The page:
Saturday, December 31, 2016

Still more progress

I am pretty much ready to transfer this design to nice paper. I don't plan to outline each leaf as I did in this design step, but will outline just the masses of leaves. They will also recede into cool starlit shadows, while the angel and animals will be warmly lit by the lamp flame. Woodland blossoms may also show up dimly behind the animals, but I'll figure that out in the tracing stage.

I realized while working on this drawing that it is influenced by Holman Hunt's Light of the World

Thursday, December 29, 2016

Work in progress

I've been working on the composition of my next angel picture, which I plan to make twice--once as a coloring page and once as a finished watercolor and colored-pencil piece. There has been lots of erasing and relocating in the peaceable kingdom at the feet of the angel. I hope I'm done with that, but I may see more to do tomorrow. When I'll really see how to do it better will be when it's all done. But that's OK. Learning is good whenever it happens!

Sorry about the weird shiny pencil glare.

Tuesday, December 20, 2016

A Nativity by Margaret Tarrant

It wasn't so bright and clean in the stable. Mary wasn't sitting up fresh and alert in a speckless white robe just after giving birth, though I think this prettiness can show a reality of goodness and spiritual cleanness invisible to our physical eye. But what I love about this picture is how the air is thick with angels. Our world is thronged with spiritual realities good and ill, and I love the image of eager, bright spirits bearing witness to the great mystery, the greatest of all happenings.

A merry Christmas and happy holidays to all! I'll be back next week sometime.

This image by Margaret Tarrant (1888-1959) is from here.

Friday, December 16, 2016

Sketching day five, another Bouguereau

The photo quality of this sketch is pretty bad. The midtones completely washed out, and the printer paper got a pretty bad crease through one of her eyes. Sigh.

But its all about the practice, not the product, I tell myself dolefully.

Thursday, December 15, 2016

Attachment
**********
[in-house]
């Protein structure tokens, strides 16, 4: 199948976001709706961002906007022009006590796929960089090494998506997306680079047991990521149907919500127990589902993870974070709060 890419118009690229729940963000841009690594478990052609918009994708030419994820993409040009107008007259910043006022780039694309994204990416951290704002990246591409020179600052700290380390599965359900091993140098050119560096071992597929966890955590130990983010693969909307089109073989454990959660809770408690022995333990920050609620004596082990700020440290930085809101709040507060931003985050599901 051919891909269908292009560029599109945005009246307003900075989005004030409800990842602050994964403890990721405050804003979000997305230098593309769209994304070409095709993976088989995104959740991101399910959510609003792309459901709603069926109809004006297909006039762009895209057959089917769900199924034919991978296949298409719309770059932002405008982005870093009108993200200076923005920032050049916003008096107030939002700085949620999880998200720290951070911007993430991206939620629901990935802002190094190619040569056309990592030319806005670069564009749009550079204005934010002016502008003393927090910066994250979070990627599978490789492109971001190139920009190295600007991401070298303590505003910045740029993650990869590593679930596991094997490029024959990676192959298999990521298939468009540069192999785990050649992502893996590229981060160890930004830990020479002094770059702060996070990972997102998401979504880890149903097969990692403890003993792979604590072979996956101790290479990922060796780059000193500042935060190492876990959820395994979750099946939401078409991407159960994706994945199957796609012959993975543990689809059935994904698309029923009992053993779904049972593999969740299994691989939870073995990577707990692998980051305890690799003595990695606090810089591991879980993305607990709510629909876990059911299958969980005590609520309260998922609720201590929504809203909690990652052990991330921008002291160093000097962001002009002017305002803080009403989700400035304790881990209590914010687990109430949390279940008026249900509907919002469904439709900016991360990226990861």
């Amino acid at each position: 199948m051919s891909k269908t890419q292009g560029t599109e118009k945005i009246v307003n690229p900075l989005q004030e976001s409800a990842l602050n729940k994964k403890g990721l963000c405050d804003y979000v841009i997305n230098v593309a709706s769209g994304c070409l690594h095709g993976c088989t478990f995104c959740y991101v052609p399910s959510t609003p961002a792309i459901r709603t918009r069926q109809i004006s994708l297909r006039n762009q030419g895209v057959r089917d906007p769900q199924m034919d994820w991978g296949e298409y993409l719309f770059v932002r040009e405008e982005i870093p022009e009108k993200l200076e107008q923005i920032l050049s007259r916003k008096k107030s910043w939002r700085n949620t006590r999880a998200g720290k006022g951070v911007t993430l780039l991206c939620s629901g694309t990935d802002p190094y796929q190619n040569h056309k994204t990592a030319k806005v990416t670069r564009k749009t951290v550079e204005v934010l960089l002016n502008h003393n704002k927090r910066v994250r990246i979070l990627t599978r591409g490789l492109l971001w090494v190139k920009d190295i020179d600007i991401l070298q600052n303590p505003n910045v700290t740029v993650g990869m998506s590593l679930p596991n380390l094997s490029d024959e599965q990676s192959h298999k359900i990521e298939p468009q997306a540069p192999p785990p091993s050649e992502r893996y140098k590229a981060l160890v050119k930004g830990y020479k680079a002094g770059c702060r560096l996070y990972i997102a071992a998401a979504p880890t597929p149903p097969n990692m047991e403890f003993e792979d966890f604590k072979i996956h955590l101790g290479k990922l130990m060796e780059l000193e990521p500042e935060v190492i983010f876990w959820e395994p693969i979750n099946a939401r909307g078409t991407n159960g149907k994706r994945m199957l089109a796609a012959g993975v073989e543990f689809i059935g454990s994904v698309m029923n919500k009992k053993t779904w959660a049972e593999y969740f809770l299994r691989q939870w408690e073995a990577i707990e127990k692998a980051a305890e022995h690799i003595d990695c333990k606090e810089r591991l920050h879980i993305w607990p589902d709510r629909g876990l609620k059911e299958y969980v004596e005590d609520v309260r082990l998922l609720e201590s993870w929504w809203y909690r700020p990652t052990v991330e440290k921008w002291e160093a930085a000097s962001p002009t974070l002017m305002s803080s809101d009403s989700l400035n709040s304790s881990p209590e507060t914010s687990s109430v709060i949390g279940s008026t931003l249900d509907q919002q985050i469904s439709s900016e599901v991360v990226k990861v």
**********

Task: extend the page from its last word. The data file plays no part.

Illustration Friday: Spiral

Spirals of steam rise from a bowl of soup and a mug of tea ready to warm a hungry patient. And if I were sick in bed, I wouldn't mind a visit from a sweet kitten, either.

I haven't drawn one of these little angels for awhile. The pocket on her robe is like Mary Poppins' carpet bag--it can carry all sorts of useful objects out of all proportion to its size. It probably held all the ingredients for this light meal, as well as the dishes and tools for making it.

I mean this drawing as a coloring page. Feel free to download it and use it for that, if you like. I've meant for awhile to make a collection of free coloring pages accessible in the side bar of the blog. Maybe I'll get to that next week.

Wednesday, December 14, 2016

Sketching, day four: Bouguereau

Today's sketch is from William-Adolphe Bouguereau (1825-1905.). His work troubles me in a way I can't quite define. I think a part of it is that I don't understand the expression on many of the faces--they repel me somehow, and I don't know what the artist meant and I don't know what the subject meant. But there is no doubt that his art is exquisitely accomplished and I can learn a lot from it.

I found the image in Pinterest, but it dead-ended there. I don't where it is originally from.

I am going to keep posting sketches of figures for thirty days (though not thirty days in a row.) Then I should probably do some sketches of figures in a composition--which is not as interesting to me but probably more needful.

Tuesday, December 13, 2016

"And all the flowers looked up at Him, And all the stars looked down." (G.K. Chesterton)

I'm really happy I did this drawing over.  In some ways I like it much better. When this image first came into my head, I imagined the foamy softness of blossoming branches contrasting with the crystalline sparkliness of stars, which I didn't express the first time around.  I also wanted to make Mary older than she looked in my first attempt, and I think she does look a bit older here, though younger than I wanted. Somehow, the longer I developed the color, the younger she seemed to become. It happened the first time, too. It would probably be smart to figure out why.

I do feel that the overall composition of the first attempt was mostly stronger, though. The trees, grass, flowers and the great star on the top flowingly framed the central image in a way that I miss in this rendition. But I will not be doing it again. I am mostly content and happy to move on.